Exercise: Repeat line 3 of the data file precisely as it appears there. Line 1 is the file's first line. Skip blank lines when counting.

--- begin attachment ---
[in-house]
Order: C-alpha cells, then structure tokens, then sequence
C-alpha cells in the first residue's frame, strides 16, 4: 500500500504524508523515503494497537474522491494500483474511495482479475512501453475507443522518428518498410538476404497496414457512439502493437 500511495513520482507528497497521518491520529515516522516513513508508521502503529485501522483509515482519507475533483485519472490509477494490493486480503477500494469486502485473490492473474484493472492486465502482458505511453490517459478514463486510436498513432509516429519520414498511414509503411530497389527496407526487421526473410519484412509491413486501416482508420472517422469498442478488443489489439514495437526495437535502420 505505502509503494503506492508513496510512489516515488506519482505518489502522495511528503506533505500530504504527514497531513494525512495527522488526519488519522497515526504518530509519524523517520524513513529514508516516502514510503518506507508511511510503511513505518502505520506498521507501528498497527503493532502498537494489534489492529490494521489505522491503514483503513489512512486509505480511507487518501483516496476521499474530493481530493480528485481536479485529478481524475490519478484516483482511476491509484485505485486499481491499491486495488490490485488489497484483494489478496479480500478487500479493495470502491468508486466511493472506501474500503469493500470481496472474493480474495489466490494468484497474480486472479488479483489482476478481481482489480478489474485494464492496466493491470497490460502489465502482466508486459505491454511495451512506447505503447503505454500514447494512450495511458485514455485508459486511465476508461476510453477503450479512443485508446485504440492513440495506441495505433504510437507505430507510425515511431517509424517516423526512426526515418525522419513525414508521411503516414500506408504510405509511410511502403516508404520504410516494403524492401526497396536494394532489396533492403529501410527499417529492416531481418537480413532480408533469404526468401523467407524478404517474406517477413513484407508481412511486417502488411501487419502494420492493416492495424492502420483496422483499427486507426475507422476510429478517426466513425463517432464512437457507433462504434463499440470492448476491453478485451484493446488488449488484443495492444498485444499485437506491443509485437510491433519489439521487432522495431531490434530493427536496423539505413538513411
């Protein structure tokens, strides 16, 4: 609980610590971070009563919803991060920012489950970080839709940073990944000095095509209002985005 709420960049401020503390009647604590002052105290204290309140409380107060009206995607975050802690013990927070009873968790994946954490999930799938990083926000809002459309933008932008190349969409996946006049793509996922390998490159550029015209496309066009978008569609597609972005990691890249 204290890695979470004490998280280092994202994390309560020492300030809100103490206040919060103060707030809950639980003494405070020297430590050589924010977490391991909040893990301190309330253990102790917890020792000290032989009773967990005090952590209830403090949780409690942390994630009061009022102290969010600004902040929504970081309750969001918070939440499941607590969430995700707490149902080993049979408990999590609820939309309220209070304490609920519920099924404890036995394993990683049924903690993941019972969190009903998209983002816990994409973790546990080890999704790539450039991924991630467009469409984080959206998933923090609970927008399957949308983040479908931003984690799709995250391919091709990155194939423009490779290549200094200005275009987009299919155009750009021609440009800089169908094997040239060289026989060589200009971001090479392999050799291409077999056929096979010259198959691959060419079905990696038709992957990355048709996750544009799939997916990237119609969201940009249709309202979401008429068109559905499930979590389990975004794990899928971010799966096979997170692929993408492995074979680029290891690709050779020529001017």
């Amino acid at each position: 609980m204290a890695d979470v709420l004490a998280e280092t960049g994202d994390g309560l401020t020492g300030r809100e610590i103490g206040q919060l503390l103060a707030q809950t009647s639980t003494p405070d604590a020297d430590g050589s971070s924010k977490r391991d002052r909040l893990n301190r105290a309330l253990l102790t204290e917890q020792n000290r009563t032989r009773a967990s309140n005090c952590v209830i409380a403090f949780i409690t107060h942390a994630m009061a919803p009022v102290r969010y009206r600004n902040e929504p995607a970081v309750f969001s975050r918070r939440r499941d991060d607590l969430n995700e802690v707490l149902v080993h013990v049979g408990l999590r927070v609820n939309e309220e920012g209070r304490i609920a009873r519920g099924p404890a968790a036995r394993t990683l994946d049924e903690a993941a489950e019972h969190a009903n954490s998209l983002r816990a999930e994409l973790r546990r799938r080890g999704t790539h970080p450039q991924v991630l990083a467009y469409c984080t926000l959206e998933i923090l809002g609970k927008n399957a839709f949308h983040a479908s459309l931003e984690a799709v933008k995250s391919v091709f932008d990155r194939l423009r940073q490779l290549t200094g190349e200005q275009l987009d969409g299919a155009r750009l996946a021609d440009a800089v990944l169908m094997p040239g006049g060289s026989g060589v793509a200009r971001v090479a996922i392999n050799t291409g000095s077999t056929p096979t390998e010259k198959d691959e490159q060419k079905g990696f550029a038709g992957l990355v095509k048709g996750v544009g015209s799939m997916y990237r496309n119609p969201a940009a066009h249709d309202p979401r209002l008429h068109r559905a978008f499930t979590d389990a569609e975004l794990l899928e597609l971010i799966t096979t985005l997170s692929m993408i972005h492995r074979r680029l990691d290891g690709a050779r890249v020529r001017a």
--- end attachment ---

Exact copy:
C-alpha cells in the first residue's frame, strides 16, 4: 500500500504524508523515503494497537474522491494500483474511495482479475512501453475507443522518428518498410538476404497496414457512439502493437 500511495513520482507528497497521518491520529515516522516513513508508521502503529485501522483509515482519507475533483485519472490509477494490493486480503477500494469486502485473490492473474484493472492486465502482458505511453490517459478514463486510436498513432509516429519520414498511414509503411530497389527496407526487421526473410519484412509491413486501416482508420472517422469498442478488443489489439514495437526495437535502420 505505502509503494503506492508513496510512489516515488506519482505518489502522495511528503506533505500530504504527514497531513494525512495527522488526519488519522497515526504518530509519524523517520524513513529514508516516502514510503518506507508511511510503511513505518502505520506498521507501528498497527503493532502498537494489534489492529490494521489505522491503514483503513489512512486509505480511507487518501483516496476521499474530493481530493480528485481536479485529478481524475490519478484516483482511476491509484485505485486499481491499491486495488490490485488489497484483494489478496479480500478487500479493495470502491468508486466511493472506501474500503469493500470481496472474493480474495489466490494468484497474480486472479488479483489482476478481481482489480478489474485494464492496466493491470497490460502489465502482466508486459505491454511495451512506447505503447503505454500514447494512450495511458485514455485508459486511465476508461476510453477503450479512443485508446485504440492513440495506441495505433504510437507505430507510425515511431517509424517516423526512426526515418525522419513525414508521411503516414500506408504510405509511410511502403516508404520504410516494403524492401526497396536494394532489396533492403529501410527499417529492416531481418537480413532480408533469404526468401523467407524478404517474406517477413513484407508481412511486417502488411501487419502494420492493416492495424492502420483496422483499427486507426475507422476510429478517426466513425463517432464512437457507433462504434463499440470492448476491453478485451484493446488488449488484443495492444498485444499485437506491443509485437510491433519489439521487432522495431531490434530493427536496423539505413538513411